Emmanuel Gallant writes:
Have you ever been to the largest multicultural festival in Ontario? This year Carassauga was celebrating its 29th birthday. On this occasion, 72 countries were represented in 30 pavilions at 13 locations across the city of Mississauga, for an intensive three-day festival. Last year, when I discovered the festival for the first time, I felt quite impressed by the energy mobilized to introduce the public to so many different cultures. This year was even more stunning.
This year, I was surprised to see that the staff of GO transit didn’t seem much aware of the event and wasn’t able to give me the right directions from Toronto to Mississauga. It took me two hours to get there from mid-town Toronto. Nonetheless, the experience was worth the time.
Like last year, I didn’t read much about the event ahead of time in order to increase the surprise effect. This is also why I stepped down from the Carassauga-shuttle bus at its first stop, far away from the main pavilions. Then I blindly followed a group of visitors who seemed to have an approximate idea of where they were going. They led me to a little church …
I know some people who might state that Carassauga is “too cliché”. Personally, I consider that the magic of this event is that it takes its visitors to the deepest folkloric aspect of every culture. It is like an invitation to understand better the way other human beings behave. This church was a really appropriate venue to host a rather conservative culture like Slovakia.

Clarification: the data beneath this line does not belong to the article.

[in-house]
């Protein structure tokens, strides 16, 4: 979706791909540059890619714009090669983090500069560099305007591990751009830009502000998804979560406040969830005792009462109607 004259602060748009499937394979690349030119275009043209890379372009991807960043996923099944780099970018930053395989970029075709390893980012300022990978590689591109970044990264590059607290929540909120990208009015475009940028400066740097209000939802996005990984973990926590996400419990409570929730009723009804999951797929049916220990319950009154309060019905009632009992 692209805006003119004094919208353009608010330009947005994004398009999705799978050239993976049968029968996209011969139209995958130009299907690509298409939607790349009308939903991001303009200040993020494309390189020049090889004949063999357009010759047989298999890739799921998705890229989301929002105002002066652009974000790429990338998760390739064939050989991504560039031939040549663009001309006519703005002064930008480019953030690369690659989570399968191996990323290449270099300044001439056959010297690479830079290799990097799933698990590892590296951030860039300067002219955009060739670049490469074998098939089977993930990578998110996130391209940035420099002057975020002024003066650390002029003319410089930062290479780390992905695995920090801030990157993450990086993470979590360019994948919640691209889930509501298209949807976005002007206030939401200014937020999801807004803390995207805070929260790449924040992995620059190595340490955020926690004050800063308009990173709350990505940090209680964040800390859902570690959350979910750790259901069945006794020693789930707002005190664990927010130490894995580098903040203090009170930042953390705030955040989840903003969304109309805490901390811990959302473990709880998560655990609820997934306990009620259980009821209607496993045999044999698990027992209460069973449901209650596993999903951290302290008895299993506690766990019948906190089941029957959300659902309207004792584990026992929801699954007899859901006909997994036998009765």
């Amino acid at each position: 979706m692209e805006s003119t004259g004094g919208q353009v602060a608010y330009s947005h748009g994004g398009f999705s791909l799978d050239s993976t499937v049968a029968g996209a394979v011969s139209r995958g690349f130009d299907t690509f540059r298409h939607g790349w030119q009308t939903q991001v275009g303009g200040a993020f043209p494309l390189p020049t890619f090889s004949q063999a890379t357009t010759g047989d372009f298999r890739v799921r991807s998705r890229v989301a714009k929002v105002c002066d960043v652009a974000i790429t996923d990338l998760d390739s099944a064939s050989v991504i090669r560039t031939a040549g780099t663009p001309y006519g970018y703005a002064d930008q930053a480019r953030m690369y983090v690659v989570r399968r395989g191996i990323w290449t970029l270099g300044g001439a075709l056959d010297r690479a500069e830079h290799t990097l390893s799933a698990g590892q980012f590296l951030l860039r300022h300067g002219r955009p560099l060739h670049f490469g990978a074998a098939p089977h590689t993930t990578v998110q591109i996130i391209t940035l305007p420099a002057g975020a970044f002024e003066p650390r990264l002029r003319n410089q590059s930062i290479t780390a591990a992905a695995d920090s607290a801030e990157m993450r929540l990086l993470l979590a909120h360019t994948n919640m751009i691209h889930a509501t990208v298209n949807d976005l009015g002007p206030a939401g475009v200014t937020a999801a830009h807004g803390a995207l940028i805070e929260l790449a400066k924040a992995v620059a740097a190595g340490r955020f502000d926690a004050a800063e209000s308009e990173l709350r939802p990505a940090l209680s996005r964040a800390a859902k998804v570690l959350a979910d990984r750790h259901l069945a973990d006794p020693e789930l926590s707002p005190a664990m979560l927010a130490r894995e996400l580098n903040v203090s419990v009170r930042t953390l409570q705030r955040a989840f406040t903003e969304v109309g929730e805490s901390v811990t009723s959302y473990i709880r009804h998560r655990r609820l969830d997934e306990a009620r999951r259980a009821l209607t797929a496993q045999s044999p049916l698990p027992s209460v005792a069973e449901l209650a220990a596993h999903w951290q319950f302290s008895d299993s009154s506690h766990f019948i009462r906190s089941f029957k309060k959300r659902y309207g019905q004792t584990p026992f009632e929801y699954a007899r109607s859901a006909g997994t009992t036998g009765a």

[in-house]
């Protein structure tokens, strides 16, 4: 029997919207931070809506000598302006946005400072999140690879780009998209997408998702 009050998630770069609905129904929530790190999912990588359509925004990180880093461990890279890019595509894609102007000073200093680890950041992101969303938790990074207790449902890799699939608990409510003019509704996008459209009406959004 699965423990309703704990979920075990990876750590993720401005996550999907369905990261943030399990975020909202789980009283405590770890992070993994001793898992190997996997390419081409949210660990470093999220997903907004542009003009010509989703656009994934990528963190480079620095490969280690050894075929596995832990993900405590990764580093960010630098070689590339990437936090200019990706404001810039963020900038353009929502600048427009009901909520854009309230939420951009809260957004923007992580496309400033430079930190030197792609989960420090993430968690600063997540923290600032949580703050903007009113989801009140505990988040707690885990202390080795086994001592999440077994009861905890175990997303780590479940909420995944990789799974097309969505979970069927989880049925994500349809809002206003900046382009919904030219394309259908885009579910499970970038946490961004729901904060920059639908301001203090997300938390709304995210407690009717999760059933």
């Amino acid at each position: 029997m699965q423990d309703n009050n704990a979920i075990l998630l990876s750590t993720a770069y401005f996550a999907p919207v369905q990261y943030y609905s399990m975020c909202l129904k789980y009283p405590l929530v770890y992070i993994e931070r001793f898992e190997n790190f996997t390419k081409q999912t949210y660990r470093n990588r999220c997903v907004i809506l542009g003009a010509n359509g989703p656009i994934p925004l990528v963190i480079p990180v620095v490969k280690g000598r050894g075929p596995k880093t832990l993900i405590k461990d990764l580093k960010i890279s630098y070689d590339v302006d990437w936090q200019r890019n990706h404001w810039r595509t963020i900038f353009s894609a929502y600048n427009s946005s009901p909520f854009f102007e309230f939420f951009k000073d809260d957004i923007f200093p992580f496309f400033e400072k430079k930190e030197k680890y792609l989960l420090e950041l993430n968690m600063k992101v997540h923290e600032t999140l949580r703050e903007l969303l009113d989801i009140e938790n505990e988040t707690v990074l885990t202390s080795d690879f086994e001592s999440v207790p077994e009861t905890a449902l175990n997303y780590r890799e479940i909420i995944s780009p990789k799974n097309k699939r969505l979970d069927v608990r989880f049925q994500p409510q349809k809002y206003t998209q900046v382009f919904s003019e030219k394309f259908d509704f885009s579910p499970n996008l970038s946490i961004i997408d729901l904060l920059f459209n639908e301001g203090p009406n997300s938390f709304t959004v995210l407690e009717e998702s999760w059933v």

Visitors were welcomed by a large number of framed pictures with important historical figures, and many detailed doilies on the walls. In less than a minute, the tone was set: Slovakia is a lot about history and artistic crafts, reflecting deep values of community and tradition. A group of Slovakian children dressed up with traditional clothes performed a very traditional dance. They were progressing in organized circles while holding hands, in a very well-behaved way. This confirmed my first impressions about the country. I left the church 30 minutes later. Even if Slovakia seemed a bit too conservative to me, it gave me a warm feeling to see that important values were being transmitted to the next generations. Forty minutes later, the Carassauga shuttle-bus re-appeared at the bus stop to take our group to our next destination: the Hershey Centre.
Many more people were rushing there to the entrances of the pavilions. I decided to start with the African pavilion. Immediately, I noticed the blatant contrast with the Slovakian culture. Far from being organized, here things seemed all over the place. Although booths were well-displayed, the various colours and the lightness of the African clothing, associated with the diversity of the items exposed, transmitted an impression of “carnival”. On the stage, a band was playing drums with wood sticks. The main performer seemed to let his soul guide him as he apparently played for his only amusement, without being aware of spectators.